Artist says Brazilians stole his duck

A giant rubber duck used to protest against the Brazilian government in Brasilia - March 2016Image copyright
Ayrton Vignola/Fiesp

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The protesters’ duck was initially commissioned to highlight corruption and high taxes

An artist famous for a giant rubber duck that pops up around the world says a version of his work used by Brazilian protesters amounts to plagiarism.

Groups pushing for the impeachment of Brazil’s President Dilma Rousseff are using a large rubber duck as a mascot.

But the design is similar to one by Dutch artist Florentijn Hofman, who told the BBC the Brazilian replica constitutes copyright infringement.

The owner of the factory that produced both ducks denied any wrongdoing.

Versions of the same giant inflatable rubber duck designed by Mr Hofman have travelled the world since 2007, calling in Japan, New Zealand and Brazil, among many other countries.

The version that has appeared in protests in Brazil closely resembles Mr Hofman’s, although it has crosses for eyes.

It also has the slogan “Chega de pagar o pato” across its chest, a Portuguese expression meaning “We won’t pay for the duck any more” or “We won’t pay for what is not our fault any more”.

‘Exactly our design’

The giant duck was commissioned by a powerful Brazilian industrial group, FIESP, to use in protests against corruption and high taxes from last September.

But it has made a number of appearances in demonstrations against the president in recent months.

“It is exactly our design and our specific technical patterns,” Mr Hofman told BBC Brasil. “Changing the eyes doesn’t change our technical design of the shape and beak.”

Image copyright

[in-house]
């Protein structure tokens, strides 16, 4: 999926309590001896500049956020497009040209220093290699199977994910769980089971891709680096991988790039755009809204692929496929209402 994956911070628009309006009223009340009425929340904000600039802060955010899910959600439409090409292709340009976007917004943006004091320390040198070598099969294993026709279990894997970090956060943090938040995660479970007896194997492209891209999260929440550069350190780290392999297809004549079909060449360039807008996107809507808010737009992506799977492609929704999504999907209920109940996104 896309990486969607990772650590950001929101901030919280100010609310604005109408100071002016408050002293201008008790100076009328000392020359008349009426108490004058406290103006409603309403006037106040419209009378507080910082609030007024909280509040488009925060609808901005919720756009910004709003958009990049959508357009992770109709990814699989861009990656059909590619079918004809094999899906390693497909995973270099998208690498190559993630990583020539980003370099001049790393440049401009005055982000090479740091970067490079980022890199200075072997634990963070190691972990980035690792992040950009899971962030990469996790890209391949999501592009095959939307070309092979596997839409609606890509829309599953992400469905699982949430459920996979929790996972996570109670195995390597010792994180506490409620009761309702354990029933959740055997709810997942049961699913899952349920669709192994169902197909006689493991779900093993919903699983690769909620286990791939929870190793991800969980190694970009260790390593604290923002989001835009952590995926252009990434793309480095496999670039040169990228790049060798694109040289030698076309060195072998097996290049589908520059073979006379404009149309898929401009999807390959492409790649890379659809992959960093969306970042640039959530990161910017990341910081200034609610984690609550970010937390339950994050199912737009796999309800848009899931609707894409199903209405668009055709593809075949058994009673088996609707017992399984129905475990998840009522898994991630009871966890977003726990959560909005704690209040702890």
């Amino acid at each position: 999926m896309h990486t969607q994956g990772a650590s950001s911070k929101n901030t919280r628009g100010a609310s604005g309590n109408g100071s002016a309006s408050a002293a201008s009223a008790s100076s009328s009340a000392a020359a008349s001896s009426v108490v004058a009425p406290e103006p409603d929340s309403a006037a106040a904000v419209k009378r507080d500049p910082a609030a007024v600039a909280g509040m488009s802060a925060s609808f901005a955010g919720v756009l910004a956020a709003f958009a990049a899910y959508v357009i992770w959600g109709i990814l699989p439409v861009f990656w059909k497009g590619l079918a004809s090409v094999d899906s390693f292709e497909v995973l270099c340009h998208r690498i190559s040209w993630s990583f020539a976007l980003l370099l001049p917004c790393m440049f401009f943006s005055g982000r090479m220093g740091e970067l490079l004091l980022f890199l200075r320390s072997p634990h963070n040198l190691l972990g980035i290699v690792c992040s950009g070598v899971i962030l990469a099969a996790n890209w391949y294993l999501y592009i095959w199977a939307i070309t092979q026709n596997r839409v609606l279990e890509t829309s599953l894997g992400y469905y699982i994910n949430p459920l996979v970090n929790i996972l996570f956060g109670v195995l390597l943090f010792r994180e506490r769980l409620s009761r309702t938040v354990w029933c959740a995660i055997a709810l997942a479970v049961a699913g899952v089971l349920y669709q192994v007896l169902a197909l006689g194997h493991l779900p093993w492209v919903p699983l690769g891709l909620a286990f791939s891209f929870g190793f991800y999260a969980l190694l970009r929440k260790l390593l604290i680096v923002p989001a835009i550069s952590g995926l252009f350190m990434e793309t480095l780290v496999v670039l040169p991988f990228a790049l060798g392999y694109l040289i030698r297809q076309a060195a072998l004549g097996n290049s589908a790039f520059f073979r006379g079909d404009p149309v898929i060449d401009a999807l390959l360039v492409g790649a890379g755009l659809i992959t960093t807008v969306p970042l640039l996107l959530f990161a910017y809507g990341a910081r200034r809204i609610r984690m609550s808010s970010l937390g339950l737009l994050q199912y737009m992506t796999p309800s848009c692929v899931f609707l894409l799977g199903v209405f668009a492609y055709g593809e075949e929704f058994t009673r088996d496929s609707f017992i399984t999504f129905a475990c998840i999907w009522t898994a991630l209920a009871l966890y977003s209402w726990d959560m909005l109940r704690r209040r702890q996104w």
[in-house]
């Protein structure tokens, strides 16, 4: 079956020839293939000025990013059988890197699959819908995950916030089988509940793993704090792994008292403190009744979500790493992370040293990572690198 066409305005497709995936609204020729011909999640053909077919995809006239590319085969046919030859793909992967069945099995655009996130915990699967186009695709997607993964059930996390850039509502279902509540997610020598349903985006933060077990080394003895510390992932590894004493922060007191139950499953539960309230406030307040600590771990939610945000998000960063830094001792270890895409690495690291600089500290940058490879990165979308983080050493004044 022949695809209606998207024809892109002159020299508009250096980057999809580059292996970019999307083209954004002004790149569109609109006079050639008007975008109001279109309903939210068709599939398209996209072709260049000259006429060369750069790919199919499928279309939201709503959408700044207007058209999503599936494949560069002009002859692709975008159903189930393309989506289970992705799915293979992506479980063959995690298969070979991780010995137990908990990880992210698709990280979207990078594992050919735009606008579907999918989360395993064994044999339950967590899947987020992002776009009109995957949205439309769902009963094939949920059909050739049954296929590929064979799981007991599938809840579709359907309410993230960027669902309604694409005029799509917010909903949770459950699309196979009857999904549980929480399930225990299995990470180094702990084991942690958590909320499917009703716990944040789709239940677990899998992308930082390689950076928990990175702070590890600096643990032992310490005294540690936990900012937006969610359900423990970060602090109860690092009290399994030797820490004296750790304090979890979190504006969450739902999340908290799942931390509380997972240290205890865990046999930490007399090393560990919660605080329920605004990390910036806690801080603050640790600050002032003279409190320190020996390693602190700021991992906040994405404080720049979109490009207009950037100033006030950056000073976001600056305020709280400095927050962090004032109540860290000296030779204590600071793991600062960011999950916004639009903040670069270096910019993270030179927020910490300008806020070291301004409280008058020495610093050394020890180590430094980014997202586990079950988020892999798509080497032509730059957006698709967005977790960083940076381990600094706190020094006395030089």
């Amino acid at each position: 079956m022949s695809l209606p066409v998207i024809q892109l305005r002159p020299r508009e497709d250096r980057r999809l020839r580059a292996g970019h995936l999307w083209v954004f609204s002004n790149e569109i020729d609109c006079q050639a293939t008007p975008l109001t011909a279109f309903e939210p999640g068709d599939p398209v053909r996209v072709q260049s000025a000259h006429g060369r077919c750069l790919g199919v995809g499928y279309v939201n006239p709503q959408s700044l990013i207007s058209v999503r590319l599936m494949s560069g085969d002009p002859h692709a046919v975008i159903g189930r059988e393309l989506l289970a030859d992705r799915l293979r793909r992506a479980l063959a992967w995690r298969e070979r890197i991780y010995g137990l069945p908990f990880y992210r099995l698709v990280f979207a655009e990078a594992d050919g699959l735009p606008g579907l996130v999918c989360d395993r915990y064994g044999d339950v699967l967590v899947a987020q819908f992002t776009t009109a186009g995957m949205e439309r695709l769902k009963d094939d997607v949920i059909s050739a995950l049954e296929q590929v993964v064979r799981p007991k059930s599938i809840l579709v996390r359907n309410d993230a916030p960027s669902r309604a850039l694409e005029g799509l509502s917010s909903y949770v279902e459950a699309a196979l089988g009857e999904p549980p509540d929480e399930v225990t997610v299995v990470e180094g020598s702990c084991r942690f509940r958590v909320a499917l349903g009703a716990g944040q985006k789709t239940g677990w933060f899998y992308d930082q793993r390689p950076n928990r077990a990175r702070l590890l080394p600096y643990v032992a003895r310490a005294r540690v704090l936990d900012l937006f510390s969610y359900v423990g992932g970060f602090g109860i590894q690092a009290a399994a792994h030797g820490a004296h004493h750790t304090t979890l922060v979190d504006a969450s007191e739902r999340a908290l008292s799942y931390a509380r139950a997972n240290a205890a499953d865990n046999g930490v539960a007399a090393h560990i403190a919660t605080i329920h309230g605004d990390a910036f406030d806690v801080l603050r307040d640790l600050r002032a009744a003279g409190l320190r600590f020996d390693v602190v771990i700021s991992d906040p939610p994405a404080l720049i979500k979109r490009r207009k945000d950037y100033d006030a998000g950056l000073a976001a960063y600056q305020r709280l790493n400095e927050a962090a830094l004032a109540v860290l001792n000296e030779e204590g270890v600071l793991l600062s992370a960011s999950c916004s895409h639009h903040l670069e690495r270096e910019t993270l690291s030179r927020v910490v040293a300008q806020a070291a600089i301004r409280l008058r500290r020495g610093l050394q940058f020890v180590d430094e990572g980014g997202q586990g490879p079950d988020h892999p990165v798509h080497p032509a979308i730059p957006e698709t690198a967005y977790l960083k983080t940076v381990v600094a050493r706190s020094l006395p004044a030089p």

Getty Images

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Mr Hofman’s duck has made appearances in Taiwan…

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Getty Images

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…as well as Hong Kong…

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Florentijn Hofman

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…and Brazil

Before it appeared as part of an exhibition in Brazil, a version of Mr Hofman’s duck was produced in a Sao Paulo factory.

The owner of the factory, Denilson Sousa, told the BBC they also produced the new duck, but said the design was not copied.

“I would not put our reputation at risk,” he said. “We have experience in this kind of job and this is a very simple design. Why wouldn’t we spend four hours redesigning it?”

But Mr Hofman said the factory “made a very unwise decision” and that he considered it “illegal use of the exact design and therefore copyright infringement”.

A FIESP spokesman said they had been reassured the design was original.

On Tuesday, the group released 5,000 rubber ducks near the main national congress building in the capital, Brasilia, and took out full-page adverts in national newspapers using an image of a duck.

Opposition lawmakers want to remove Ms Rousseff over claims she manipulated government accounts to hide a growing deficit.

Her party’s coalition partners quit government on Tuesday, a step which may ensure she lacks enough support to stave off impeachment.

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